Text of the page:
Sorry, had an attack of Swedish Chef-itis, there…. Woohoo, folks, I picked out a wee pumpkin from a “patch” I went to on Friday, and at last I had a chance to carve it today!
Friends, I go to one of two Targets in my area EVERY day. No, I’m not driving there on a special trip; it’s simply that my daily morning errands always end right at a Target. So,I’m able to really keep up with what’s shakin’ in their Halloween department, or “Booporium”, this year.
Well, maybe not all of them..
So whaddaya do when you’re a fifth grader, the lunchroom food is pretty manky, and you have twenty more minutes of lunch period? You entertain yourself. And others.
Somewhere around the middle of my grade school years it was accepted all around our grade that I was pretty strange, and while some people relentlessly tormented me for it, some kids (whose friendship I still treasure to this day) embraced it.
One such method of displaying my bizarreness was how, when we were stuck in the lunchroom with a tray of congealing food, I initiated a way to pass the time: “Operations” on the food we didn’t really want to finish. Or start. Don’t get me wrong, we had some good stuff some days. Other days it was..well..not too inedible. I guess all school lunchroom meals can be hit-or-miss.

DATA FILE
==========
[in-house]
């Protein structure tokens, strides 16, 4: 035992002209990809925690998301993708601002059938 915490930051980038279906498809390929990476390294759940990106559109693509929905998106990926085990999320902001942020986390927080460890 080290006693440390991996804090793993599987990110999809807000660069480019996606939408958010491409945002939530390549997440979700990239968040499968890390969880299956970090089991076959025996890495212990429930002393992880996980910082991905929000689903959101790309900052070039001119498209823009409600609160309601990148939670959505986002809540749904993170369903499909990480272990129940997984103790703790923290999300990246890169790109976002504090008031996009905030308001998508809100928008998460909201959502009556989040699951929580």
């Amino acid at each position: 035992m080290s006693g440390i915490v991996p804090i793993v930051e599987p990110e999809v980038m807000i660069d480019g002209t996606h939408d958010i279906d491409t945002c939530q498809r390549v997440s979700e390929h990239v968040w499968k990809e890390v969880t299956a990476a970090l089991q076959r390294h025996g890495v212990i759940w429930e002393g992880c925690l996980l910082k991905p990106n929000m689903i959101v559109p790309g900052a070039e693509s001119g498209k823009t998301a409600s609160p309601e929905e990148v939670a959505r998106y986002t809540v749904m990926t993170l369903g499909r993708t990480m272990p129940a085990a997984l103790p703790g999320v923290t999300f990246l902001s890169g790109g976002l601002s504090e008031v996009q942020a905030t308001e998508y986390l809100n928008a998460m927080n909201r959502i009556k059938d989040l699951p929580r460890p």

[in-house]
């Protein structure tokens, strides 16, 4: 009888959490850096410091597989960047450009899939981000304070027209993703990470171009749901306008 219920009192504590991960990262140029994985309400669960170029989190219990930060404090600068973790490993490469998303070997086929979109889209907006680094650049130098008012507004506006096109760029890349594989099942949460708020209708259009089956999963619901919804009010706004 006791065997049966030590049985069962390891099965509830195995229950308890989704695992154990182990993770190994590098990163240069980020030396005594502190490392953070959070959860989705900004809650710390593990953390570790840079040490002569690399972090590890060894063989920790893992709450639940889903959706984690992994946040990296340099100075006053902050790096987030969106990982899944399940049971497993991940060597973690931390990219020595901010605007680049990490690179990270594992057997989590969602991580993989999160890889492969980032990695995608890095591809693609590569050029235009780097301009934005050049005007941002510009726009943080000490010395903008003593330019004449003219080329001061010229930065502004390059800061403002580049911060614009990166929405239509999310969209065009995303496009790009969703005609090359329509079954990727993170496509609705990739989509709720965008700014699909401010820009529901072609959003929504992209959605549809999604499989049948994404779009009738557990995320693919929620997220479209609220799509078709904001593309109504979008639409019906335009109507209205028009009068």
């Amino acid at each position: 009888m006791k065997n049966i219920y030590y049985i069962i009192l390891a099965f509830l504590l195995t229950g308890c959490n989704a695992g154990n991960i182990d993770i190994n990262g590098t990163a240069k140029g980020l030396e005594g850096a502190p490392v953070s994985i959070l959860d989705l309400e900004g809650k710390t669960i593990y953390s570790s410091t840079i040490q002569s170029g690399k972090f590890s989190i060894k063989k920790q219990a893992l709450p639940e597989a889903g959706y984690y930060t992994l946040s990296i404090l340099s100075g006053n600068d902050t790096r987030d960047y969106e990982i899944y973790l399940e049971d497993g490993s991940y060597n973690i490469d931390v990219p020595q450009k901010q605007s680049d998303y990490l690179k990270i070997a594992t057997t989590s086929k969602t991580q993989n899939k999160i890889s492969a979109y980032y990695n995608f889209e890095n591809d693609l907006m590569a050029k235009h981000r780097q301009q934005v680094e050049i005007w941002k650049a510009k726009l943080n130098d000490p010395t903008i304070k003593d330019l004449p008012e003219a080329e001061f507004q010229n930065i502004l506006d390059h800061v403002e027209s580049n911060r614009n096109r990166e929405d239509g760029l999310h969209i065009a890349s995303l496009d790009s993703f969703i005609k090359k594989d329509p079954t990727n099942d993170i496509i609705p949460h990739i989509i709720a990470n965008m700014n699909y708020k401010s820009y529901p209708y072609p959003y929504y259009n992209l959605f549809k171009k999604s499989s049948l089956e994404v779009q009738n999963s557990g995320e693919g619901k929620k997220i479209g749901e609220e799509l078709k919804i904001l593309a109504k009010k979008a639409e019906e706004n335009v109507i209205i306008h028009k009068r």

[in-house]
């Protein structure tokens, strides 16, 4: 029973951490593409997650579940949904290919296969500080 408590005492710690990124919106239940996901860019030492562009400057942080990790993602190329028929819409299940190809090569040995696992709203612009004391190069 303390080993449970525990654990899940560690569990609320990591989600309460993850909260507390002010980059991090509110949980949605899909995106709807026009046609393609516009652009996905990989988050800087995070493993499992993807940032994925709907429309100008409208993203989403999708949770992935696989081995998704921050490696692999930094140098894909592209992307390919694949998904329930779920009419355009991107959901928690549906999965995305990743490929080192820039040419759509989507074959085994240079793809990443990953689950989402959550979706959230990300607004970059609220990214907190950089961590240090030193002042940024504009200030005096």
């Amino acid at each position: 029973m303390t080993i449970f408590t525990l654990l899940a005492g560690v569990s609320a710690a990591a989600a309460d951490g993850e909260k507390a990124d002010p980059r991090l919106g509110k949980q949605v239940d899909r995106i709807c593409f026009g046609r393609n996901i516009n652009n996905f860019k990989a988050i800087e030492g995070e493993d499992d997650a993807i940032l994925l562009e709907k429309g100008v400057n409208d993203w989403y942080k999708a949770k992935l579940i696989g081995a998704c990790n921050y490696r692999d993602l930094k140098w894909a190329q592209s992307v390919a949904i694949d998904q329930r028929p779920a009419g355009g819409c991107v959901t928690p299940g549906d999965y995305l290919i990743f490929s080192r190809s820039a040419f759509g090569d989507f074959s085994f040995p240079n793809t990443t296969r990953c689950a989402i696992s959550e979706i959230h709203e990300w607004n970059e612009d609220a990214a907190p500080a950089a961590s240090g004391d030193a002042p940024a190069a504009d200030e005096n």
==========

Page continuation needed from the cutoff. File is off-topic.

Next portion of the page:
We began by choosing a couple of nurses. I was the chief surgeon but I did let others take over if the patient needed it. The “patient” was usually a chicken breast or Salisbury steak that I had quickly dug a hole into and hidden a pea or piece of corn or something. After I had my nurses, they covered the patient with a clean napkin and cut a hole for me to operate through. We also put napkins over our faces for “masks” if we could get them around our mouths and noses. Then someone had to play the life support machines; usually one or two kids in on the joke would lean over and make consistent beeping noises. I think we also had someone being the breathing machine. Then the surgery would commence. I would cut into the patient again with my (dull cafeteria-grade) knife,after asking for the instrument in official surgical fashion:
Then it was put into my hand by a nurse.”Scalpel.”
Forks were also stand-ins for scalpels, and eventually I removed the “growth” that was the hidden pea or corn kernel. Many congratulations went around and the “patient” made a swift recovery. (We did let the patient die once, just to change things up).
Needless to say, it was typical dark-humored fun for me and my colleagues, but one day a teacher saw what we were doing and of course made us stop.
Alas, what might I have been had I allowed to continue honing my surgical skills?